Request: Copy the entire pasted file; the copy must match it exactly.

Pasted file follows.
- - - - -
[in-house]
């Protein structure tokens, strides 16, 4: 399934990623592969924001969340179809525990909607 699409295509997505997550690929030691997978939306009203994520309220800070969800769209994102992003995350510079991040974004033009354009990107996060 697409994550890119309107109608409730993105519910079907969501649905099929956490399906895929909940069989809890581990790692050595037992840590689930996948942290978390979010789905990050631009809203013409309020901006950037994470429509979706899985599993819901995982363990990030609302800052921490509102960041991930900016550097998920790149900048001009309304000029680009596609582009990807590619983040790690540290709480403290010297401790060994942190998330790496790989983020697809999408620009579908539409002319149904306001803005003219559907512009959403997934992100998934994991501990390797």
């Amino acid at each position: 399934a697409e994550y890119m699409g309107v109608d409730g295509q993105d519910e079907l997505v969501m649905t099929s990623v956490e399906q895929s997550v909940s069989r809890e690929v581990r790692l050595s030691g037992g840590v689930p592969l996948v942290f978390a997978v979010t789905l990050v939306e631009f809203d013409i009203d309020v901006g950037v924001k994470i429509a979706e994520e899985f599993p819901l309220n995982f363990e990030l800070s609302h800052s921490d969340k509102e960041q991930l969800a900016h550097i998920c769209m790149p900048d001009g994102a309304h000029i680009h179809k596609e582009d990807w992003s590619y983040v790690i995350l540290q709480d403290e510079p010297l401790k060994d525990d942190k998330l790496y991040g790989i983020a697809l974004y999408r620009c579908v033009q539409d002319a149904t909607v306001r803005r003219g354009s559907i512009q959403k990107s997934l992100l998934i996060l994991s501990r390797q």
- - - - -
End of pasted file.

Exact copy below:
[in-house]
């Protein structure tokens, strides 16, 4: 399934990623592969924001969340179809525990909607 699409295509997505997550690929030691997978939306009203994520309220800070969800769209994102992003995350510079991040974004033009354009990107996060 697409994550890119309107109608409730993105519910079907969501649905099929956490399906895929909940069989809890581990790692050595037992840590689930996948942290978390979010789905990050631009809203013409309020901006950037994470429509979706899985599993819901995982363990990030609302800052921490509102960041991930900016550097998920790149900048001009309304000029680009596609582009990807590619983040790690540290709480403290010297401790060994942190998330790496790989983020697809999408620009579908539409002319149904306001803005003219559907512009959403997934992100998934994991501990390797």
């Amino acid at each position: 399934a697409e994550y890119m699409g309107v109608d409730g295509q993105d519910e079907l997505v969501m649905t099929s990623v956490e399906q895929s997550v909940s069989r809890e690929v581990r790692l050595s030691g037992g840590v689930p592969l996948v942290f978390a997978v979010t789905l990050v939306e631009f809203d013409i009203d309020v901006g950037v924001k994470i429509a979706e994520e899985f599993p819901l309220n995982f363990e990030l800070s609302h800052s921490d969340k509102e960041q991930l969800a900016h550097i998920c769209m790149p900048d001009g994102a309304h000029i680009h179809k596609e582009d990807w992003s590619y983040v790690i995350l540290q709480d403290e510079p010297l401790k060994d525990d942190k998330l790496y991040g790989i983020a697809l974004y999408r620009c579908v033009q539409d002319a149904t909607v306001r803005r003219g354009s559907i512009q959403k990107s997934l992100l998934i996060l994991s501990r390797q």